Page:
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Bangla buys sugar from UP, Haryana mills

Harish Damodaran

"This time around, our sugar is selling at a premium because we are offering to supply sugar much ahead of Brazil or Thailand."

New Delhi , Aug. 22

THE Bangladesh Government's decision to resume private sugar imports has opened up a new window for Indian sugar, with private factories from Uttar Pradesh and Haryana seizing the initiative and emerging as exporters after a long period.

UP mills, which include Balrampur Chini, the K.K. Birla Group, Dhampur Sugar, Daurala Sugar Works of Mr Tilak Dhar, Siel Ltd and Triveni Engineering, and also Mr Ranjit Puri's Saraswati Sugar Mills at Yamunanagar in Haryana, have tied up for contracts of one lakh tonnes (lt). The shipments are in the process of being despatched from the Visakhapatnam, Kakinada and Tuticorin ports, according to sources.

Bangladesh had, in April this year, suspended sugar imports, after having allowed imports in September 2002 by private parties in place of the parastatal, Trading Corporation of Bangladesh. Following this, domestic sugar prices rose from 27 takas to over 40 takas.

``We entered into the contracts in anticipation of the lifting of the ban, which was inevitable,'' a UP miller said. A notification to this effect was issued by the Bangladesh Government on Thursday. The miller claimed that the contracts were struck at around $215 per tonne free-on-board, at a premium over the corresponding October futures quote of $198-200 per tonne for London No. 5 white sugar.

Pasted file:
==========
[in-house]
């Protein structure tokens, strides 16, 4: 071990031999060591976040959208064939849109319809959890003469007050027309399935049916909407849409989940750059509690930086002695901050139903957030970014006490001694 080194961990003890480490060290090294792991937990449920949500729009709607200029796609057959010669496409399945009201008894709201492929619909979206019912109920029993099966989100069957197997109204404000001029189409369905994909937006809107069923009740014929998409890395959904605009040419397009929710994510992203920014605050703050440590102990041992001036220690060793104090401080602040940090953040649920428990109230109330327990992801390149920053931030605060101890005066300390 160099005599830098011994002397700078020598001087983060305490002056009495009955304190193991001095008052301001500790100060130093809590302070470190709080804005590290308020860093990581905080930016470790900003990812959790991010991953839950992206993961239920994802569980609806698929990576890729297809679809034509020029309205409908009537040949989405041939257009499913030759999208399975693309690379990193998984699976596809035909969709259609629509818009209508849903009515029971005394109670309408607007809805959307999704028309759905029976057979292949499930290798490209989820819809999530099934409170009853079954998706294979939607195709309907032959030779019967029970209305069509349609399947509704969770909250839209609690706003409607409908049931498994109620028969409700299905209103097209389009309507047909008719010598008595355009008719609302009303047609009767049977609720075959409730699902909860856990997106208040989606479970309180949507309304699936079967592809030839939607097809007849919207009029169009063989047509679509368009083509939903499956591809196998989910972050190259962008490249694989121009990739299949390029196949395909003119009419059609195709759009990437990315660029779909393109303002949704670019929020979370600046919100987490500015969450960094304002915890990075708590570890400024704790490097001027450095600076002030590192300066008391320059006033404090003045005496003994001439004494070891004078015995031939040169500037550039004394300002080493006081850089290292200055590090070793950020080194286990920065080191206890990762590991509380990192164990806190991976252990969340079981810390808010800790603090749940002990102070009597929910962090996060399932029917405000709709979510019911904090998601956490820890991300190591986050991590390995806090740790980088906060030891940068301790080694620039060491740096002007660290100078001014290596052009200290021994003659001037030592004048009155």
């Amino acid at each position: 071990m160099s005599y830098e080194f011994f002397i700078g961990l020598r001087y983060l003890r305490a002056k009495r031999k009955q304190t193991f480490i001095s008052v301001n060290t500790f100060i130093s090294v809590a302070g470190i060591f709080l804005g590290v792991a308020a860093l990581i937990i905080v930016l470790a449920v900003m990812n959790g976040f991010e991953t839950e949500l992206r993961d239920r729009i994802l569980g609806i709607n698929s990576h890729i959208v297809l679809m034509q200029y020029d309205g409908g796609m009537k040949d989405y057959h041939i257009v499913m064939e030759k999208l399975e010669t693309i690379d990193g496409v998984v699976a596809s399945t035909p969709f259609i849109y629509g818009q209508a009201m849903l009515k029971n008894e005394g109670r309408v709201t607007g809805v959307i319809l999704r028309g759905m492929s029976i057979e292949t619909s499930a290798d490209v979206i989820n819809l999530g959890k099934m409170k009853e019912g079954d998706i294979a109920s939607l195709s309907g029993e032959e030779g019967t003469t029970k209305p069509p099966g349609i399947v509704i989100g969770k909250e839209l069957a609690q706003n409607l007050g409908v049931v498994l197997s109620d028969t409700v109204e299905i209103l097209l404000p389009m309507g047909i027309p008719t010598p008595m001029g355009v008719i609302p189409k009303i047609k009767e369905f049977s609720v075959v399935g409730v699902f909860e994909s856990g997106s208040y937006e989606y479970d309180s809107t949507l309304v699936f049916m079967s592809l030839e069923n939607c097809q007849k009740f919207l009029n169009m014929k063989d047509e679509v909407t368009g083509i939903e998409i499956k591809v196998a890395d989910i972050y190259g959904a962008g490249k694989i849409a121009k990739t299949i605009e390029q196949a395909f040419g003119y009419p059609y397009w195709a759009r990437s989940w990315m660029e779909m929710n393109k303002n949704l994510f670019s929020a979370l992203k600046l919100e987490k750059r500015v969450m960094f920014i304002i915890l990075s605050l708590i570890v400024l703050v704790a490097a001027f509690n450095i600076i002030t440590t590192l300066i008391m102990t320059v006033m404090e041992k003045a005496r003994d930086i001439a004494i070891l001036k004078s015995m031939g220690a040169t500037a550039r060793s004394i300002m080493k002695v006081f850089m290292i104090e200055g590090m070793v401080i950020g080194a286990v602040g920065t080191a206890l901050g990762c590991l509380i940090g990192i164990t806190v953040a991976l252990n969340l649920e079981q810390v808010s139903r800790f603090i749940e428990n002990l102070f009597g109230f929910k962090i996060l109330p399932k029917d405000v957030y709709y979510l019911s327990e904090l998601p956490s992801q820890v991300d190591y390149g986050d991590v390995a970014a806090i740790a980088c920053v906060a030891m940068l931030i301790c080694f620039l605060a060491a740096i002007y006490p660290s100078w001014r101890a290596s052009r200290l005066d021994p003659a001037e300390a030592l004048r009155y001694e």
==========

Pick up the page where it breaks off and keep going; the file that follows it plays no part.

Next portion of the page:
``Normally, Indian sugar fetches a discount vis--vis London quotes. But this time around, our sugar is selling at a premium because we are offering to supply sugar much ahead of Brazil or Thailand,'' he added.

During the 2002-03 season (October-September), India is expected to export 17-18 lt, of which the bulk (10 lt) will be accounted for by mills in Maharashtra, with the rest going from Gujarat, Tamil Nadu and Karnataka. Mills in the north have not exported much, but are now planning to ship up to five lt to Bangladesh, besides Indonesia and Malaysia.

Although the sugar is being exported at a premium, the strong rupee means that the net ex-factory realisation works out to below Rs 1,000 per quintal, way below the prevailing domestic prices of Rs 1,275-1,300 per quintal. ``Considering that domestic prices have firmed up in the last couple of months, we are exporting at a loss. But then, we have no alternative because the current uptrend in domestic prices cannot be sustained without disposal of stocks through exports,'' the miller said.

Analysts say that the country would need to export at least 30 lt in each of the coming two seasons to bring in a proper semblance of supply-demand balance. Exports from Maharashtra were, till recently, taking place because domestic prices had crashed to about Rs 1,000 per quintal and the State Government was providing an export subsidy of Rs 100 per quintal. With domestic prices going up to Rs 1,275-1,300 per quintal, the mills are no longer queuing up to export.

On the other hand, mills in States like Andhra Pradesh have throughout preferred to sell their sugar in Kolkata and other deficit eastern markets, where prices are ruling at Rs 1,400 per quintal.

``Exports have to be given national priority and every mill should set aside a certain quantity for this purpose. Unless this happens, the present comfortable domestic price situation will change, once crushing for the new season begins,'' the analysts pointed out.

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